Israeli PM Leaves for China After Syria Strikes

In this photo from March 10, 2013, Israeli Prime Minister Benjamin Netanyahu attends the weekly cabinet meeting in his Jerusalem office.
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Reflecting fears of ordinary Israelis, the country's postal service, which helps distribute government-issue gas masks, said demand jumped to four times the normal level Sunday.

Israel's deputy defense minister, Danny Danon, would neither confirm nor deny the airstrikes. He said, however, that Israel "is guarding its interests and will continue to do so in the future."

"Israel cannot allow weapons, dangerous weapons, to get into the hands of terror organizations," he told Army Radio.

Israeli defense officials have identified several strategic weapons that they say cannot be allowed to reach Hezbollah. They include Syrian chemical weapons, the Iranian Fateh-110s, long-range Scud missiles, Yakhont missiles capable of attacking naval ships from the coast, and Russian SA-17 anti-aircraft missiles. Israel's airstrike in January destroyed a shipment of SA-17s meant for Hezbollah, according to U.S. officials.

Israeli officials said Sunday they believe that Iran is stepping up its efforts to smuggle weapons through Syria to Hezbollah because of concerns that Assad's days are numbered.

They said the Fateh-110s reached Syria last week. Friday's airstrike struck a site at the Damascus airport where the missiles were being stored, while the second series of airstrikes early Sunday targeted the remnants of the shipment, which had been moved to three nearby locations, the officials said.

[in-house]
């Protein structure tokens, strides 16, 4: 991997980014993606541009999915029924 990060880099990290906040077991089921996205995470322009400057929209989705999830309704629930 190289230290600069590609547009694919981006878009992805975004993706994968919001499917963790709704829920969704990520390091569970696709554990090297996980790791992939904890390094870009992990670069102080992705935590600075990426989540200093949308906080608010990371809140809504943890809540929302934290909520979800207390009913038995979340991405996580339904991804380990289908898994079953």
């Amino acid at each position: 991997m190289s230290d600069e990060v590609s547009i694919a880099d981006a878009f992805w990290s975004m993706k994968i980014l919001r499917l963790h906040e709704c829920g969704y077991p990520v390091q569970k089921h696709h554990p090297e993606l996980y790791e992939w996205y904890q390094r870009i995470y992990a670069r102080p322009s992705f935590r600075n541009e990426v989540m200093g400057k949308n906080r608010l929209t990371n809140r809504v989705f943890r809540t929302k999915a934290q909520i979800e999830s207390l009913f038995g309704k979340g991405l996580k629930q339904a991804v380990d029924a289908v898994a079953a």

None of the Iranian missiles are believed to have reached Lebanon, said the officials, who spoke on condition of anonymity because they were discussing a classified intelligence assessment.

The attacks pose a dilemma for the embattled Assad regime.

If it fails to respond, it looks weak and opens the door to more airstrikes. But any military retaliation against Israel would risk dragging the Jewish state and its powerful army into a broader conflict. With few exceptions, Israel and Syria have not engaged in direct fighting in roughly 40 years.

The airstrikes come as Washington considers how to respond to indications the Syrian regime may have used chemical weapons in its civil war. President Barack Obama has described the use of such weapons as a "red line," and the administration is weighing its options.

The White House declined for a second day to comment directly on Israel's air strikes in Syria, but said Obama believes Israel, as a sovereign nation, has the right to defend itself against threats from Hezbollah.

Iran condemned the airstrikes, and a senior official hinted at possible retribution from Hezbollah.

Gen. Masoud Jazayeri, assistant to the Iranian chief of staff, told Iran's state-run Arabic-language Al-Alam TV that Tehran "will not allow the enemy (Israel) to harm the security of the region." He added that "the resistance will retaliate to the Israeli aggression against Syria." ''Resistance" is a term used for Hezbollah and the Palestinian Hamas, another anti-Israel militant group supported by Iran.

Iran has provided both financial and military support to Hezbollah for decades and has used Syria as a conduit for both. If Assad were to fall, that pipeline could be cut, dealing a serious blow to Hezbollah's ability to confront Israel.

U.N. Secretary-General Ban Ki-moon spoke to Arab League Secretary-General Nabil ElAraby by telephone Sunday and both shared their "grave concern" over the air strikes, U.N. spokesman Martin Nesirky said.

Ban called on all sides "to exercise maximum calm and restraint, and to act with a sense of responsibility to prevent an escalation of what is already a devastating and highly dangerous conflict," Nesirky said.

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    Federman reported from Jerusalem. Associated Press writer Ian Deitch in Jerusalem contributed to this report.

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